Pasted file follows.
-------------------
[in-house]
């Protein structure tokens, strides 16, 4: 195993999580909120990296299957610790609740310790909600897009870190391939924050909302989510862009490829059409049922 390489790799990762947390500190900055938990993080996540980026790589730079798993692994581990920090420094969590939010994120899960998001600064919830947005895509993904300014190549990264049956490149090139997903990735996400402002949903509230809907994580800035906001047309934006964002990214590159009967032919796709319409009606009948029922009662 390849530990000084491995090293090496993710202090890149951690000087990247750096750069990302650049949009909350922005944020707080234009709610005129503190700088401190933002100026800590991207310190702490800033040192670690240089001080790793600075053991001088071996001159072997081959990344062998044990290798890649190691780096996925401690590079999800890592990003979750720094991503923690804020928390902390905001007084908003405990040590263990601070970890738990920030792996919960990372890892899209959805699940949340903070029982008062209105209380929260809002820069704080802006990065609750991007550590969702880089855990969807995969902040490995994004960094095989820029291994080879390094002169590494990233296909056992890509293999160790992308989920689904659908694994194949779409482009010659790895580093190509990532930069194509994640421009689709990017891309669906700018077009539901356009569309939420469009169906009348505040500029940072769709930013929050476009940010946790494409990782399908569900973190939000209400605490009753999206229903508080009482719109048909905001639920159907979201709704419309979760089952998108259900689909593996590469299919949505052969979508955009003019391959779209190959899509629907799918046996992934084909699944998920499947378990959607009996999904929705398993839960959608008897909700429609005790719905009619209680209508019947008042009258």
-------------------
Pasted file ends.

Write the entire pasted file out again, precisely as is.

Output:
[in-house]
């Protein structure tokens, strides 16, 4: 195993999580909120990296299957610790609740310790909600897009870190391939924050909302989510862009490829059409049922 390489790799990762947390500190900055938990993080996540980026790589730079798993692994581990920090420094969590939010994120899960998001600064919830947005895509993904300014190549990264049956490149090139997903990735996400402002949903509230809907994580800035906001047309934006964002990214590159009967032919796709319409009606009948029922009662 390849530990000084491995090293090496993710202090890149951690000087990247750096750069990302650049949009909350922005944020707080234009709610005129503190700088401190933002100026800590991207310190702490800033040192670690240089001080790793600075053991001088071996001159072997081959990344062998044990290798890649190691780096996925401690590079999800890592990003979750720094991503923690804020928390902390905001007084908003405990040590263990601070970890738990920030792996919960990372890892899209959805699940949340903070029982008062209105209380929260809002820069704080802006990065609750991007550590969702880089855990969807995969902040490995994004960094095989820029291994080879390094002169590494990233296909056992890509293999160790992308989920689904659908694994194949779409482009010659790895580093190509990532930069194509994640421009689709990017891309669906700018077009539901356009569309939420469009169906009348505040500029940072769709930013929050476009940010946790494409990782399908569900973190939000209400605490009753999206229903508080009482719109048909905001639920159907979201709704419309979760089952998108259900689909593996590469299919949505052969979508955009003019391959779209190959899509629907799918046996992934084909699944998920499947378990959607009996999904929705398993839960959608008897909700429609005790719905009619209680209508019947008042009258």